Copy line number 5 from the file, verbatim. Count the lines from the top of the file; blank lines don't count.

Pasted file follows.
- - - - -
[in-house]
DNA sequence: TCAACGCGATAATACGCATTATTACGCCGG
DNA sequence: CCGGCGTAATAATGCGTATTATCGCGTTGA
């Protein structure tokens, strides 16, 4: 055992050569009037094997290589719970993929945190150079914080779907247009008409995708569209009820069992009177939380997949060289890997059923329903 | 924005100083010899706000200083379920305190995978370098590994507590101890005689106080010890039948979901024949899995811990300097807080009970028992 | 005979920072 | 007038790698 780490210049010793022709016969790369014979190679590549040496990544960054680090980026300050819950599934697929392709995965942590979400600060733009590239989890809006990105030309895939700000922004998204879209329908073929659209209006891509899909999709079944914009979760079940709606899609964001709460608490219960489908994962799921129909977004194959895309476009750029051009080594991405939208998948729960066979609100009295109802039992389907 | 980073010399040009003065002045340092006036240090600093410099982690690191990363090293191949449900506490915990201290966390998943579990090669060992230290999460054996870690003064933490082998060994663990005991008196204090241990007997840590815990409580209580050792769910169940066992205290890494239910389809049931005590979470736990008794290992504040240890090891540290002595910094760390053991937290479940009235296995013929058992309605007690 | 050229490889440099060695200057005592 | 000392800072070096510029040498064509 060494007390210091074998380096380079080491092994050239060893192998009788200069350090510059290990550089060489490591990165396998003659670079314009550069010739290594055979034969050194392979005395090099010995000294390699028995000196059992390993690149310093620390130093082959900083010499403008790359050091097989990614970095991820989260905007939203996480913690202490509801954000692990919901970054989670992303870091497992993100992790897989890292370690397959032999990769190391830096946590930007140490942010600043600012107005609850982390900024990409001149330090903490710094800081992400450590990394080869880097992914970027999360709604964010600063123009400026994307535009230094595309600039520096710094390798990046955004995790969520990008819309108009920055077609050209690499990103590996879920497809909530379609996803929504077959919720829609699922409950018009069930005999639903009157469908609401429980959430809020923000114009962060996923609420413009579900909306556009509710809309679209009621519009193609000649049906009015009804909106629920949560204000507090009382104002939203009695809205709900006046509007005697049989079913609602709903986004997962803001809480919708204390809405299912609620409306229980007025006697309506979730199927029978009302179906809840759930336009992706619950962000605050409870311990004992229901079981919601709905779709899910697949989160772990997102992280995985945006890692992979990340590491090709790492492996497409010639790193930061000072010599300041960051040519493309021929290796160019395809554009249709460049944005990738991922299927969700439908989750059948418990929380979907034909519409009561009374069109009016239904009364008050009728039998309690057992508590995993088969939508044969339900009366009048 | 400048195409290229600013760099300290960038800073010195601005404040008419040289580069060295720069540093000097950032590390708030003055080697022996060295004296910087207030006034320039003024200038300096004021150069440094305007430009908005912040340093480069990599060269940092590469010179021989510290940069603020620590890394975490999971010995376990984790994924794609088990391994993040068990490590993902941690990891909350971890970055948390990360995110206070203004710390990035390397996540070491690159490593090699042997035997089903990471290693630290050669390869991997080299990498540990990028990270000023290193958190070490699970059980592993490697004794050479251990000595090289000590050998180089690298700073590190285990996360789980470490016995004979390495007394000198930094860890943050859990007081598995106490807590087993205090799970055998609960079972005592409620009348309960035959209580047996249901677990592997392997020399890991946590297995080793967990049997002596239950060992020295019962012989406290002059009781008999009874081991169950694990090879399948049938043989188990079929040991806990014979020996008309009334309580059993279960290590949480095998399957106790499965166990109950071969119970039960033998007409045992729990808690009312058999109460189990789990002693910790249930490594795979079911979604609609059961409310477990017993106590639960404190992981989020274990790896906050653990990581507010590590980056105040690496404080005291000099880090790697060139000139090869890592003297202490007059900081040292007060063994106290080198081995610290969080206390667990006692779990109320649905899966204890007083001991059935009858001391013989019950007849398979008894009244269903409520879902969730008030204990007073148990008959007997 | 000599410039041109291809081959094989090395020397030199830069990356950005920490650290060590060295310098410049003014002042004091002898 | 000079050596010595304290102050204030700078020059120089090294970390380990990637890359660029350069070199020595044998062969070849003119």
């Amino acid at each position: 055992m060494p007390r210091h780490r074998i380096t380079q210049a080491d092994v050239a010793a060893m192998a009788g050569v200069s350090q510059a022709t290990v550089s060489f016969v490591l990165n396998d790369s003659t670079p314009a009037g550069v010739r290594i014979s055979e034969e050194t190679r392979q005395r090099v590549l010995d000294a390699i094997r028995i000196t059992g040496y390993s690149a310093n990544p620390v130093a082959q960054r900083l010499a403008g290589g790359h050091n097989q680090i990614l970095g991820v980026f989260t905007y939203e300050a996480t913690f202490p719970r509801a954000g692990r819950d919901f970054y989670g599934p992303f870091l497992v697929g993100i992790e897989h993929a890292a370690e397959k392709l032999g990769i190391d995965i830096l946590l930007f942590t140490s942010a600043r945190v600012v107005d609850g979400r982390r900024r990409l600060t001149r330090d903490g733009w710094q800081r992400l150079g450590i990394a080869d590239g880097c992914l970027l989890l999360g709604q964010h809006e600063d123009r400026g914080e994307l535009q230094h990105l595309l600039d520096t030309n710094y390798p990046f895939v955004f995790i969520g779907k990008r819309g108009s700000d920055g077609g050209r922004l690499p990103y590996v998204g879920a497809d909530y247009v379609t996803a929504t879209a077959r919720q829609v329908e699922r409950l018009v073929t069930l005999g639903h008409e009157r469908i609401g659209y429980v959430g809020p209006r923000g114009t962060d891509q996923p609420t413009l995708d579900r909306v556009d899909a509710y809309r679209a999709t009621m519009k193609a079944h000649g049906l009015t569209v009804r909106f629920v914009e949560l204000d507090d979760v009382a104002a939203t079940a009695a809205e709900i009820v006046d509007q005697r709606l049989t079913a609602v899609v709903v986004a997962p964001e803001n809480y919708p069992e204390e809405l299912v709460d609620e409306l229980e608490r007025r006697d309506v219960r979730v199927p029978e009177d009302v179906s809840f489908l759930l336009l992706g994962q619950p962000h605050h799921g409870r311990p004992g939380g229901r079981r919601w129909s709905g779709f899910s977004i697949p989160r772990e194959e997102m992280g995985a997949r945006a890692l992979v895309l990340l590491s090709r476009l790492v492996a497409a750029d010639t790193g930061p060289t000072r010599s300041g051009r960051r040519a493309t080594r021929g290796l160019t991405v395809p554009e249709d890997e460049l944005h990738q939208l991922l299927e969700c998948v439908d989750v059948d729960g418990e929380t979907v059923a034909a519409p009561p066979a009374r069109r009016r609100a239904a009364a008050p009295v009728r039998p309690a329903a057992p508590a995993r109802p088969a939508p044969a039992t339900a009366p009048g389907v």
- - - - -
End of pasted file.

């Amino acid at each position: 055992m060494p007390r210091h780490r074998i380096t380079q210049a080491d092994v050239a010793a060893m192998a009788g050569v200069s350090q510059a022709t290990v550089s060489f016969v490591l990165n396998d790369s003659t670079p314009a009037g550069v010739r290594i014979s055979e034969e050194t190679r392979q005395r090099v590549l010995d000294a390699i094997r028995i000196t059992g040496y390993s690149a310093n990544p620390v130093a082959q960054r900083l010499a403008g290589g790359h050091n097989q680090i990614l970095g991820v980026f989260t905007y939203e300050a996480t913690f202490p719970r509801a954000g692990r819950d919901f970054y989670g599934p992303f870091l497992v697929g993100i992790e897989h993929a890292a370690e397959k392709l032999g990769i190391d995965i830096l946590l930007f942590t140490s942010a600043r945190v600012v107005d609850g979400r982390r900024r990409l600060t001149r330090d903490g733009w710094q800081r992400l150079g450590i990394a080869d590239g880097c992914l970027l989890l999360g709604q964010h809006e600063d123009r400026g914080e994307l535009q230094h990105l595309l600039d520096t030309n710094y390798p990046f895939v955004f995790i969520g779907k990008r819309g108009s700000d920055g077609g050209r922004l690499p990103y590996v998204g879920a497809d909530y247009v379609t996803a929504t879209a077959r919720q829609v329908e699922r409950l018009v073929t069930l005999g639903h008409e009157r469908i609401g659209y429980v959430g809020p209006r923000g114009t962060d891509q996923p609420t413009l995708d579900r909306v556009d899909a509710y809309r679209a999709t009621m519009k193609a079944h000649g049906l009015t569209v009804r909106f629920v914009e949560l204000d507090d979760v009382a104002a939203t079940a009695a809205e709900i009820v006046d509007q005697r709606l049989t079913a609602v899609v709903v986004a997962p964001e803001n809480y919708p069992e204390e809405l299912v709460d609620e409306l229980e608490r007025r006697d309506v219960r979730v199927p029978e009177d009302v179906s809840f489908l759930l336009l992706g994962q619950p962000h605050h799921g409870r311990p004992g939380g229901r079981r919601w129909s709905g779709f899910s977004i697949p989160r772990e194959e997102m992280g995985a997949r945006a890692l992979v895309l990340l590491s090709r476009l790492v492996a497409a750029d010639t790193g930061p060289t000072r010599s300041g051009r960051r040519a493309t080594r021929g290796l160019t991405v395809p554009e249709d890997e460049l944005h990738q939208l991922l299927e969700c998948v439908d989750v059948d729960g418990e929380t979907v059923a034909a519409p009561p066979a009374r069109r009016r609100a239904a009364a008050p009295v009728r039998p309690a329903a057992p508590a995993r109802p088969a939508p044969a039992t339900a009366p009048g389907v």